A Ukrainian Path to NATO: How to Make a Bumpy Road Smoother

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Leading up to the most recent NATO Summit in Vilnius, the informational hailstorm has been covering not only Ukrainian but global media. They were constantly coming back to one question – will Ukraine be accepted or invited to NATO this time? This dilemma was evident after the Ukrainian Presidential Office decided to file an official application to NATO in 2022, at the brink of Russian aggression. Up till a few hours before the start of the Summit’s official part, President Zelenskyi was neither confirming nor denying his arrival in the Lithuanian capital, at the same time demanding an invitation for membership. However, despite bringing some good practical results, such as new weapon supplies and a G7 Declaration that featured the long-awaited security guarantees for Ukraine, a highly anticipated event did not clear out many issues but instead sparked numerous controversies regarding the Ukrainian diplomatic strategy, contemporary media landscape, military power, and future of the NATO itself. Discover how did the Vilnius Summit become a reflection of the bumpy road that Ukraine is going through in its aspiration to become a full NATO member, which hints did it give to make this road a bit easier, and how it gave the long-sought answers for other important questions.

A train “Ukraine-NATO” that has not stopped yet

It is not that easy to transform from a country that is a part of the core competitor of NATO (that picked such a role for itself) to a country that embraces something that was considered to be your enemy. Opponents of this statement argue that the example of Poland, Hungary, Czechia, Slovakia, and even Albania contradict it as these states were in a similar situation. While there may be some truth to this, it’s also not completely accurate.

Pre-election campaign advertisement of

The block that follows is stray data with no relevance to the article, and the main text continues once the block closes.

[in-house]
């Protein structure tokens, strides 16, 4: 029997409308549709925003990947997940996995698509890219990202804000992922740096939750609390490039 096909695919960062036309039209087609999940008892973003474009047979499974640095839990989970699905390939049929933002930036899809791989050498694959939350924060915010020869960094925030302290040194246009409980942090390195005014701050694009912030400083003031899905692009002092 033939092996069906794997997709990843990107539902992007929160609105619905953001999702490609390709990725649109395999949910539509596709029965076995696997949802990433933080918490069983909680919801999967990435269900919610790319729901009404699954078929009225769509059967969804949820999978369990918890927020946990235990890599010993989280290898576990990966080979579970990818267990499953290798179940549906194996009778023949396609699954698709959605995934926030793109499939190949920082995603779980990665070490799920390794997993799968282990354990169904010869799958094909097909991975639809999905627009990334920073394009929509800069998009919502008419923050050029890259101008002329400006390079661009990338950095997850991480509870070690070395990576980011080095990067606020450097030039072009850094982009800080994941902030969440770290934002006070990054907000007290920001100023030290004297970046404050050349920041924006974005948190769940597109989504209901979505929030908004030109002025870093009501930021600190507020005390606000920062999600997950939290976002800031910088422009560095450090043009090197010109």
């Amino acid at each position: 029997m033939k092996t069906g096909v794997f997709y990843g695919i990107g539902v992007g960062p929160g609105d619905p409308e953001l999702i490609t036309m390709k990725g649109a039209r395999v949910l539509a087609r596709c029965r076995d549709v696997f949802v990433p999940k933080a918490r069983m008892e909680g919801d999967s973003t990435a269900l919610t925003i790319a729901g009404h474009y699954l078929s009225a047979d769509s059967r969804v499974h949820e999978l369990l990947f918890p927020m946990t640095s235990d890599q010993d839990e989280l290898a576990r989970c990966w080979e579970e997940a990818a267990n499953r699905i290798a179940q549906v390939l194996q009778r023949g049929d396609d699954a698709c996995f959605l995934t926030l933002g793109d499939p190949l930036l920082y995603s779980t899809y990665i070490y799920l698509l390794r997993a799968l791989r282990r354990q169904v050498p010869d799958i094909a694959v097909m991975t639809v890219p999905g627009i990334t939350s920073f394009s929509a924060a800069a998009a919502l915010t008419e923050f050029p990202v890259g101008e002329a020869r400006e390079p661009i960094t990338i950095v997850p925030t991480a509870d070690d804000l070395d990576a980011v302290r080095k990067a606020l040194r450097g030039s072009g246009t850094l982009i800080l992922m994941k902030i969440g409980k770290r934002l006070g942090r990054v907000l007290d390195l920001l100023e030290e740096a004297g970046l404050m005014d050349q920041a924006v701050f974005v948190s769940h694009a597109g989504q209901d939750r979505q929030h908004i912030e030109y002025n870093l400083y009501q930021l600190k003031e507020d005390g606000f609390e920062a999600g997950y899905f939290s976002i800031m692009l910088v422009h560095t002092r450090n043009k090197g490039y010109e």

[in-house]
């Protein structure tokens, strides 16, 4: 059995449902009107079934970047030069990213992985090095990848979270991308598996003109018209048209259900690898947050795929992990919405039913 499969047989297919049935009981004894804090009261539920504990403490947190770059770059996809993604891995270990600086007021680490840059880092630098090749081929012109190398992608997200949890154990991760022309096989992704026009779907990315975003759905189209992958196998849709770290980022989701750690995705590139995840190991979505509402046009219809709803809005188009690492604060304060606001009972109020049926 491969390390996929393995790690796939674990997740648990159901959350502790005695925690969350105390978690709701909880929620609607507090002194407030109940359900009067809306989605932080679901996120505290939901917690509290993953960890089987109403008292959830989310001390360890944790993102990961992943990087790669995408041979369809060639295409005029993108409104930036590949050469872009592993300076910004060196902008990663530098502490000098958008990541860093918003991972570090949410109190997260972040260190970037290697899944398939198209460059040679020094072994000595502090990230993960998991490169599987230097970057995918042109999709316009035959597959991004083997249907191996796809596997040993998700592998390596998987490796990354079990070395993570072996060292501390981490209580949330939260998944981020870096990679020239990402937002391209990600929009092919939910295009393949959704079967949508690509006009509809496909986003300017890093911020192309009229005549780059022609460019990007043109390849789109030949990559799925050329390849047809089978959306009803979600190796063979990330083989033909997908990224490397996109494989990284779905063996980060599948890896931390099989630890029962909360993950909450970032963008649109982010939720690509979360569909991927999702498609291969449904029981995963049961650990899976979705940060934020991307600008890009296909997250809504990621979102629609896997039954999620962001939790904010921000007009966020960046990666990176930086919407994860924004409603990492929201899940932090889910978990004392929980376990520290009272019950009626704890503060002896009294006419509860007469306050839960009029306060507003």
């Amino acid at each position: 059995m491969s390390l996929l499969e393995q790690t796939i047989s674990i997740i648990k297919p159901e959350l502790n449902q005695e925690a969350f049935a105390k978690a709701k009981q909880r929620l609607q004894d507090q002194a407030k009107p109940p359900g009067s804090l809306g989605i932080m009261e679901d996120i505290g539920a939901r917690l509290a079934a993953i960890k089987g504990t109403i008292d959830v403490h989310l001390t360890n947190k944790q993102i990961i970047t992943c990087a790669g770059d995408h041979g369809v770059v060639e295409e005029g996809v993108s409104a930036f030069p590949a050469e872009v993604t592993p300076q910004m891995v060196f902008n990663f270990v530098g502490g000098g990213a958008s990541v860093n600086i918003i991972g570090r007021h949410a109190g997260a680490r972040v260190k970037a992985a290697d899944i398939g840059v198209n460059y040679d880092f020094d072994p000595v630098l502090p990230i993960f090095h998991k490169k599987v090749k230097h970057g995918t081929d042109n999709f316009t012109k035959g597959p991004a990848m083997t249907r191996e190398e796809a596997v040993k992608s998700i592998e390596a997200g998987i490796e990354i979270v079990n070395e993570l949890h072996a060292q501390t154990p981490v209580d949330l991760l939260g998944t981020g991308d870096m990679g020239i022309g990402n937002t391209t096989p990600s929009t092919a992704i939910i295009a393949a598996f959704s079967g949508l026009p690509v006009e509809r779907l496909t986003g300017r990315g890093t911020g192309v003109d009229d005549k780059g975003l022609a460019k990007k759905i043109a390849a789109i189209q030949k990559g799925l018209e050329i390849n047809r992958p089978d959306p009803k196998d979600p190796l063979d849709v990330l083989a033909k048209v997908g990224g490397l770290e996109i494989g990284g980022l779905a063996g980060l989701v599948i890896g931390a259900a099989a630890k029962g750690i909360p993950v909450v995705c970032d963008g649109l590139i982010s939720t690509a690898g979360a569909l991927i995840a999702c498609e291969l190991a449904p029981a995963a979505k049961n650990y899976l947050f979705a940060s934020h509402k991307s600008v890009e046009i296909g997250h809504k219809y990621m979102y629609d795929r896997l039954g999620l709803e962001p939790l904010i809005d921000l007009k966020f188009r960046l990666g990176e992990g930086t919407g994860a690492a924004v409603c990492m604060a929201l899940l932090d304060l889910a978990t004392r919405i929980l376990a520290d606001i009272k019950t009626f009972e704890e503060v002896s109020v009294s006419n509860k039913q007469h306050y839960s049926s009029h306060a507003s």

Natalia Vitrenko. “A woman who will save
Ukraine. Against poverty, lawlessness, lack
of spirituality, unemployment, Nazism, paid
medicine, crime, land sales, US colony.”

During the Soviet times, NATO was a trigger word for Ukrainians. It is difficult to reinvent itself and dust off everyday repetitions of how bad the West is, with NATO being regarded as the full embodiment of the West, and how every single Western person wants to destroy everybody in the Soviet Union. This process of metamorphosis, together with other important sociopolitical processes, such as the transformation of education and the media landscape, takes a long time, but it can bring good long-term results. It could happen gradually, but there were some events that sped this up… sparked by Russia.

Paradoxically, Russia’s vigorous reaction to NATO expansion to the East and paranoid fear of the military bloc on its borders followed by the attempts to “protect Ukraine” from it became the ones responsible for Ukraine becoming closer to the West than ever before. Two revolutions in 2004 and 2014 respectively, which both have a Russian root cause, created a wave of (sometimes too) high hopes among Ukrainians. They realized their need and readiness for NATO (even if not all of them and everywhere in the country) sooner than some NATO Member States’ leaders. Yet, at the same time, up till 2014, Russia was spreading the narrative about NATO taking over the residential blocks in Ukrainian cities and their gardens at summer houses. And despite always admiring the West and listening to the stories of those Ukrainians who have already been there, the fear of the unknown was helping this narrative.